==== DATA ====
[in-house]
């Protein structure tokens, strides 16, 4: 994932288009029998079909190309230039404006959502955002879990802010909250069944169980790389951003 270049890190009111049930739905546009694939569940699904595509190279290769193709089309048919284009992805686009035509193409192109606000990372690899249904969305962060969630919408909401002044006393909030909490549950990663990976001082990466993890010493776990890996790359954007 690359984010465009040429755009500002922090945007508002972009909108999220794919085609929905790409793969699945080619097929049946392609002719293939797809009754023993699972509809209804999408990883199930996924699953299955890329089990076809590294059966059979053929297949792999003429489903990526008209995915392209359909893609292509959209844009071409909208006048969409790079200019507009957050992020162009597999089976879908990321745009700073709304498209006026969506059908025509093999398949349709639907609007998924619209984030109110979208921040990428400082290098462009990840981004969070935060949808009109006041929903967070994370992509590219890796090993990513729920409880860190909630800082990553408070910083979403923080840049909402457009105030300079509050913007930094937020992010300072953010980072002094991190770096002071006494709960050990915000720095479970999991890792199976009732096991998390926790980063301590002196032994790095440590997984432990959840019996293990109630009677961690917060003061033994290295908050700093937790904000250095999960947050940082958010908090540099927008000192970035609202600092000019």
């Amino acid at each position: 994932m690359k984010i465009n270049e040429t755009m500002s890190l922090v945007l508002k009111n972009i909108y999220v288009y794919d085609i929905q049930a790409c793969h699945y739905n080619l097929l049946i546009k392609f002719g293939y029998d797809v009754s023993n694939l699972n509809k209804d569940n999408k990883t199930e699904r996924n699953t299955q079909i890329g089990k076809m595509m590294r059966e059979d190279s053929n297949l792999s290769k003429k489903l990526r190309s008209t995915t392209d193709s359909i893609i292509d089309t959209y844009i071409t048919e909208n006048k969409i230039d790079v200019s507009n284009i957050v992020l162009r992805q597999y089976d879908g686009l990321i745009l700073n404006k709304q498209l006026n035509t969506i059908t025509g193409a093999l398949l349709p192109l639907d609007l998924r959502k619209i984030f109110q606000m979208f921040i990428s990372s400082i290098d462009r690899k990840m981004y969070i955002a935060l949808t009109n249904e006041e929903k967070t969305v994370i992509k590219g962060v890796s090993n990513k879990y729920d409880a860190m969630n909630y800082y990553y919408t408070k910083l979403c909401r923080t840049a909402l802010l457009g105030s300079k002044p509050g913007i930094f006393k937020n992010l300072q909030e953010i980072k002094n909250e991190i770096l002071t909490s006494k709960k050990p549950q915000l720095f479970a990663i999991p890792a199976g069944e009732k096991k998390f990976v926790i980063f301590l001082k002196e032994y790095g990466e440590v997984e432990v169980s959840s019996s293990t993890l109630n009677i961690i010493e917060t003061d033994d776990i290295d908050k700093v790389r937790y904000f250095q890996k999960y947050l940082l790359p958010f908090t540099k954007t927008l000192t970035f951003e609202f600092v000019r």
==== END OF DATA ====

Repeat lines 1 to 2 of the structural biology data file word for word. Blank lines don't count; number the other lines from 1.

[in-house]
């Protein structure tokens, strides 16, 4: 994932288009029998079909190309230039404006959502955002879990802010909250069944169980790389951003 270049890190009111049930739905546009694939569940699904595509190279290769193709089309048919284009992805686009035509193409192109606000990372690899249904969305962060969630919408909401002044006393909030909490549950990663990976001082990466993890010493776990890996790359954007 690359984010465009040429755009500002922090945007508002972009909108999220794919085609929905790409793969699945080619097929049946392609002719293939797809009754023993699972509809209804999408990883199930996924699953299955890329089990076809590294059966059979053929297949792999003429489903990526008209995915392209359909893609292509959209844009071409909208006048969409790079200019507009957050992020162009597999089976879908990321745009700073709304498209006026969506059908025509093999398949349709639907609007998924619209984030109110979208921040990428400082290098462009990840981004969070935060949808009109006041929903967070994370992509590219890796090993990513729920409880860190909630800082990553408070910083979403923080840049909402457009105030300079509050913007930094937020992010300072953010980072002094991190770096002071006494709960050990915000720095479970999991890792199976009732096991998390926790980063301590002196032994790095440590997984432990959840019996293990109630009677961690917060003061033994290295908050700093937790904000250095999960947050940082958010908090540099927008000192970035609202600092000019």